The First Sunrise

Lili Forgács

“Are you ready to climb it?” asked Thomas, curious whether his friend had changed his mind about their plan.

“Yes, I am. I couldn’t be readier than I am now,” answered George in a low tone.

The two of them were standing in front of a huge, approximately five-meter-high, graffiti-decorated wall that surrounded Seattle, the settlement where they lived. The wall had been standing there ever since the boys could remember. Its existence was never questioned; it protected them from their enemies every time they were attacked. Although they hadn’t fought with anybody for more than twenty-five years, one could never be sure what the future might hold, so the wall remained.

Thomas and George had been best friends their whole lives long and had a lot in common. For instance, both of them had always been curious about what was outside the town. They asked a lot of people, but nobody knew the answer. Only merchants could leave Seattle, but they were too busy to talk about the unknown. Their parents had also tried to convince them that there was nothing interesting that was worth knowing about, but the boys couldn’t stop wondering.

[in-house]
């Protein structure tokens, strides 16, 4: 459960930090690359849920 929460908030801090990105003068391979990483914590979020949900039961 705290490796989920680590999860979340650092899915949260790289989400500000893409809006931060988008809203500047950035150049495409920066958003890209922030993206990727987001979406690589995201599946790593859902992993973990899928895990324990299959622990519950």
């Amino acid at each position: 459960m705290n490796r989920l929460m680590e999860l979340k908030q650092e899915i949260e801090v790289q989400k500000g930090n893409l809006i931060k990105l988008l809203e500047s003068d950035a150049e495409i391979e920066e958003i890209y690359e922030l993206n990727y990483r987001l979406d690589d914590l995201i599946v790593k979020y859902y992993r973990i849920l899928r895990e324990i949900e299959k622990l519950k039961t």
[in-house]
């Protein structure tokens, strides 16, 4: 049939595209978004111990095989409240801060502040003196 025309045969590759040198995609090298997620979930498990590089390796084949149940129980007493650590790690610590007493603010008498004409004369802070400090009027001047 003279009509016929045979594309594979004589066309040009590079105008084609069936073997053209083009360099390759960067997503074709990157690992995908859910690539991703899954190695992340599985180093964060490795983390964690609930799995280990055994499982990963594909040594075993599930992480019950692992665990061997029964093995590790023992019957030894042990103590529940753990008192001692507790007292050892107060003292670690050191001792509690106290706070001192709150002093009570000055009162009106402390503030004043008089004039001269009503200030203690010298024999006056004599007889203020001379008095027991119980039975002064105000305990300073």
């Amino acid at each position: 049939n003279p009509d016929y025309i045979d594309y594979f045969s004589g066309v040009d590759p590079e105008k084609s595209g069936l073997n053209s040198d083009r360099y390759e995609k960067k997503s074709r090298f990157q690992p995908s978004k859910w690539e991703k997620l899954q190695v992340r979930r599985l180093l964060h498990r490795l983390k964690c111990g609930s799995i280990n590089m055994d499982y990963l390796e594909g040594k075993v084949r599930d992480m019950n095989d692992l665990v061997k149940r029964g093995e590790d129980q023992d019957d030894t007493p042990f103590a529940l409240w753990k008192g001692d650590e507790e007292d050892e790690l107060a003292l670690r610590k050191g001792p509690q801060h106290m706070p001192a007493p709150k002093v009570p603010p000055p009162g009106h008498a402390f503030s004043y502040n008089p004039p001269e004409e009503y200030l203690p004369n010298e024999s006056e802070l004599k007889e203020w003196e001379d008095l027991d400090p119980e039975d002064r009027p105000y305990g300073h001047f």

One day they were playing ball games together in Thomas’s back yard.

“Hey, George,” Thomas started. “Have you ever seen a sunrise? It is said to be the most beautiful thing in the world.”

“Honestly? I’ve never,” George answered while catching the ball. “Why?”

“It doesn’t matter.”

“Thomas, don’t do this, please! I know you well enough to know when you have something on your mind. So tell me, what is it?”

“How about if I say that tomorrow we will watch the sunrise together?”

“Then I will response with a question: what if it is illegal to climb up the wall?”

“We will climb up the wall,” Thomas answered in such a way that George couldn’t say no.

The two friends met at five o’clock in a small and dark street that ended at the wall. They had one hour and thirteen minutes to climb up. They thought it would be easier than it was. The wall was unexpectedly slippery, and it was hard to find the perfect cracks that could help them hold on, but finally, with the help of ice axes, they reached the top just in time.

“It’s absolutely breathtaking,” George sighed.

“I told you.”

The boys just stood there for a few minutes and enjoyed the light of the first rays of the Sun.

“Do you think the police will catch us?” Thomas asked.

“Surely, but it’s worth it.”

They waited until the Sun appeared wholly, then left the place silently.